Petteway v. Galveston County

Voting Rights
Person holding signs that say "no new jim crow" and "let the people vote"

Case Summary

Formerly Dickinson Bay Area NAACP v. Galveston County
Filed 04/14/2022
Updated 06/04/2024

Southern Coalition for Social Justice filed this challenge to the Galveston County Commissioners' 2021 precinct map in April 2022 on behalf of three local NAACP branches (Dickinson Bay Area, Galveston Branch, and Mainland Branch), the local Galveston LULAC Council 151, and three Black and Latino voters (Edna Courville, Joe A. Compian, and Leon Phillips), in partnership with co-counsel from Texas Civil Rights Project and Willkie Farr & Gallagher.

Following a two-week trial, Judge Jeffrey Vincent Brown of the U.S. District Court of the Southern District of Texas held the 2021 precinct map presented a clear violation of Section 2 of the Voting Rights Act of 1965 because it "summarily carved up and wiped off the map" the sole majority-minority district in the county. Finding defendants' actions "egregious" and "mean-spirited," the trial court held the new map would silence and "shut out" Black and Latino voters, who make up 40% of the county's voting age population, from any representation before their county government.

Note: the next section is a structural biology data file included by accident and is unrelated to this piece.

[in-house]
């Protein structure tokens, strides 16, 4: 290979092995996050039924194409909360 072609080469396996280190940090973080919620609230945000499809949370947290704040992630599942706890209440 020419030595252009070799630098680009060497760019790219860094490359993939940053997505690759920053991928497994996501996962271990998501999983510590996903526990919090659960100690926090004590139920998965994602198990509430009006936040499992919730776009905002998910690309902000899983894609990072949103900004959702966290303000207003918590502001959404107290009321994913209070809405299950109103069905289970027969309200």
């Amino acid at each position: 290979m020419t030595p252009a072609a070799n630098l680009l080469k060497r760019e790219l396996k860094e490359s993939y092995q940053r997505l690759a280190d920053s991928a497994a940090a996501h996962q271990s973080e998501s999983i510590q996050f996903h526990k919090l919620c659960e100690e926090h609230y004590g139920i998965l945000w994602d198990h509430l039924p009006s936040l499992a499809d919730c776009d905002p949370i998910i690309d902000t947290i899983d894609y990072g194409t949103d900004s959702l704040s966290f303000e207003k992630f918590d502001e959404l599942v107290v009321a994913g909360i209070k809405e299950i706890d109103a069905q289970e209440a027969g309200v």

The county appealed to the Fifth Circuit Court of appeals, a panel of which affirmed the trial court judgment in November 2023. A majority of judges on the Fifth Circuit voted to consider the case en banc to decide whether to upend nearly four decades of Circuit case law recognizing the right of Black and Latino voters to jointly challenge voting plans under Section 2. The en banc Fifth Circuit heard oral argument on May 14, 2024.

Why it's Important

After the Supreme Court struck down the pre-clearance formula and rendered Section 5 of the Voting Rights unenforceable, a rash of discriminatory voting laws were passed in states previously under preclearance. Galveston County was no exception, and following the 202 census county officials redrew county commissioner precincts to destroy the only majority-minjority district electing a candidate of choice for its 40% of Black and Latino residents. On appeal, defendants are now arguing that minority citizens must all pass a single-race requirement in order to challenge voting plans that discirminate against minority residence in yet another effort to errode the longstanding protections afforded under Section 2 of the Voting Rights Act.

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